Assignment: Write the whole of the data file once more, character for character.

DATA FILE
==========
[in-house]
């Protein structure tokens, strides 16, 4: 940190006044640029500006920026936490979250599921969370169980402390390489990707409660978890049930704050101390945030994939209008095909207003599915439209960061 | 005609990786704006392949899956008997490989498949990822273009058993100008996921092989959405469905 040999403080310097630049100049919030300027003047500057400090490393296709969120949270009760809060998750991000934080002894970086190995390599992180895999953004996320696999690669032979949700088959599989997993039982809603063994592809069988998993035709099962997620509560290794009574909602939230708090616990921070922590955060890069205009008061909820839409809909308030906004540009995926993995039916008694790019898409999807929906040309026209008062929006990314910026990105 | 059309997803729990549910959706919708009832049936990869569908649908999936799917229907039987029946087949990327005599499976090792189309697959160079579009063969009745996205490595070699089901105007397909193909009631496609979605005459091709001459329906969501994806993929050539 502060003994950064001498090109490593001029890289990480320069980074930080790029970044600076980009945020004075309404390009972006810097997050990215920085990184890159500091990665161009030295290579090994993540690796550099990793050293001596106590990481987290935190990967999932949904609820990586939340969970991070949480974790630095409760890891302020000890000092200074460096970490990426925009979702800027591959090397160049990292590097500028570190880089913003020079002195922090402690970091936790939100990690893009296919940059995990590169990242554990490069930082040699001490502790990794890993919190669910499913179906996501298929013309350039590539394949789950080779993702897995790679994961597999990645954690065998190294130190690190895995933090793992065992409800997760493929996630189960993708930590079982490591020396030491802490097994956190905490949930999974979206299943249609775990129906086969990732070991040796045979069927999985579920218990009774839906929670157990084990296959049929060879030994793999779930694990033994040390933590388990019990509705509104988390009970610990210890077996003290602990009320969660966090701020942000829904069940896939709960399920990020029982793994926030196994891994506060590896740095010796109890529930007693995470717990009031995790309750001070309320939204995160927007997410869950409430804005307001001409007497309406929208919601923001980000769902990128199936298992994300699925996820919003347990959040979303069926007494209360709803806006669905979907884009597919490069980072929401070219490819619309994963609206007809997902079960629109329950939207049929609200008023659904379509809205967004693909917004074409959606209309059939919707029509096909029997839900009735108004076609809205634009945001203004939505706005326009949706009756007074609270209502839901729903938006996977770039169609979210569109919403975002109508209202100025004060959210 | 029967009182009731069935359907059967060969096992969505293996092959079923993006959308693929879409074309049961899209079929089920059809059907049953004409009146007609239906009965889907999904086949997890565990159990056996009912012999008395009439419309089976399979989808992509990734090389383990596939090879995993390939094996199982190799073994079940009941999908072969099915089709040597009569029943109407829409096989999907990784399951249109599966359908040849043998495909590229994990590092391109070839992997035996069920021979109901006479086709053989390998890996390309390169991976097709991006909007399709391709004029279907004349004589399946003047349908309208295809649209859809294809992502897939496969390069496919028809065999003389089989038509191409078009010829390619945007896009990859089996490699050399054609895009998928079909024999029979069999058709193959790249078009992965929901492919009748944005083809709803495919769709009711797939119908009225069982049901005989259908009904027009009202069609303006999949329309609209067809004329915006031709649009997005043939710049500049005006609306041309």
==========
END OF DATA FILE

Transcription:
[in-house]
């Protein structure tokens, strides 16, 4: 940190006044640029500006920026936490979250599921969370169980402390390489990707409660978890049930704050101390945030994939209008095909207003599915439209960061 | 005609990786704006392949899956008997490989498949990822273009058993100008996921092989959405469905 040999403080310097630049100049919030300027003047500057400090490393296709969120949270009760809060998750991000934080002894970086190995390599992180895999953004996320696999690669032979949700088959599989997993039982809603063994592809069988998993035709099962997620509560290794009574909602939230708090616990921070922590955060890069205009008061909820839409809909308030906004540009995926993995039916008694790019898409999807929906040309026209008062929006990314910026990105 | 059309997803729990549910959706919708009832049936990869569908649908999936799917229907039987029946087949990327005599499976090792189309697959160079579009063969009745996205490595070699089901105007397909193909009631496609979605005459091709001459329906969501994806993929050539 502060003994950064001498090109490593001029890289990480320069980074930080790029970044600076980009945020004075309404390009972006810097997050990215920085990184890159500091990665161009030295290579090994993540690796550099990793050293001596106590990481987290935190990967999932949904609820990586939340969970991070949480974790630095409760890891302020000890000092200074460096970490990426925009979702800027591959090397160049990292590097500028570190880089913003020079002195922090402690970091936790939100990690893009296919940059995990590169990242554990490069930082040699001490502790990794890993919190669910499913179906996501298929013309350039590539394949789950080779993702897995790679994961597999990645954690065998190294130190690190895995933090793992065992409800997760493929996630189960993708930590079982490591020396030491802490097994956190905490949930999974979206299943249609775990129906086969990732070991040796045979069927999985579920218990009774839906929670157990084990296959049929060879030994793999779930694990033994040390933590388990019990509705509104988390009970610990210890077996003290602990009320969660966090701020942000829904069940896939709960399920990020029982793994926030196994891994506060590896740095010796109890529930007693995470717990009031995790309750001070309320939204995160927007997410869950409430804005307001001409007497309406929208919601923001980000769902990128199936298992994300699925996820919003347990959040979303069926007494209360709803806006669905979907884009597919490069980072929401070219490819619309994963609206007809997902079960629109329950939207049929609200008023659904379509809205967004693909917004074409959606209309059939919707029509096909029997839900009735108004076609809205634009945001203004939505706005326009949706009756007074609270209502839901729903938006996977770039169609979210569109919403975002109508209202100025004060959210 | 029967009182009731069935359907059967060969096992969505293996092959079923993006959308693929879409074309049961899209079929089920059809059907049953004409009146007609239906009965889907999904086949997890565990159990056996009912012999008395009439419309089976399979989808992509990734090389383990596939090879995993390939094996199982190799073994079940009941999908072969099915089709040597009569029943109407829409096989999907990784399951249109599966359908040849043998495909590229994990590092391109070839992997035996069920021979109901006479086709053989390998890996390309390169991976097709991006909007399709391709004029279907004349004589399946003047349908309208295809649209859809294809992502897939496969390069496919028809065999003389089989038509191409078009010829390619945007896009990859089996490699050399054609895009998928079909024999029979069999058709193959790249078009992965929901492919009748944005083809709803495919769709009711797939119908009225069982049901005989259908009904027009009202069609303006999949329309609209067809004329915006031709649009997005043939710049500049005006609306041309």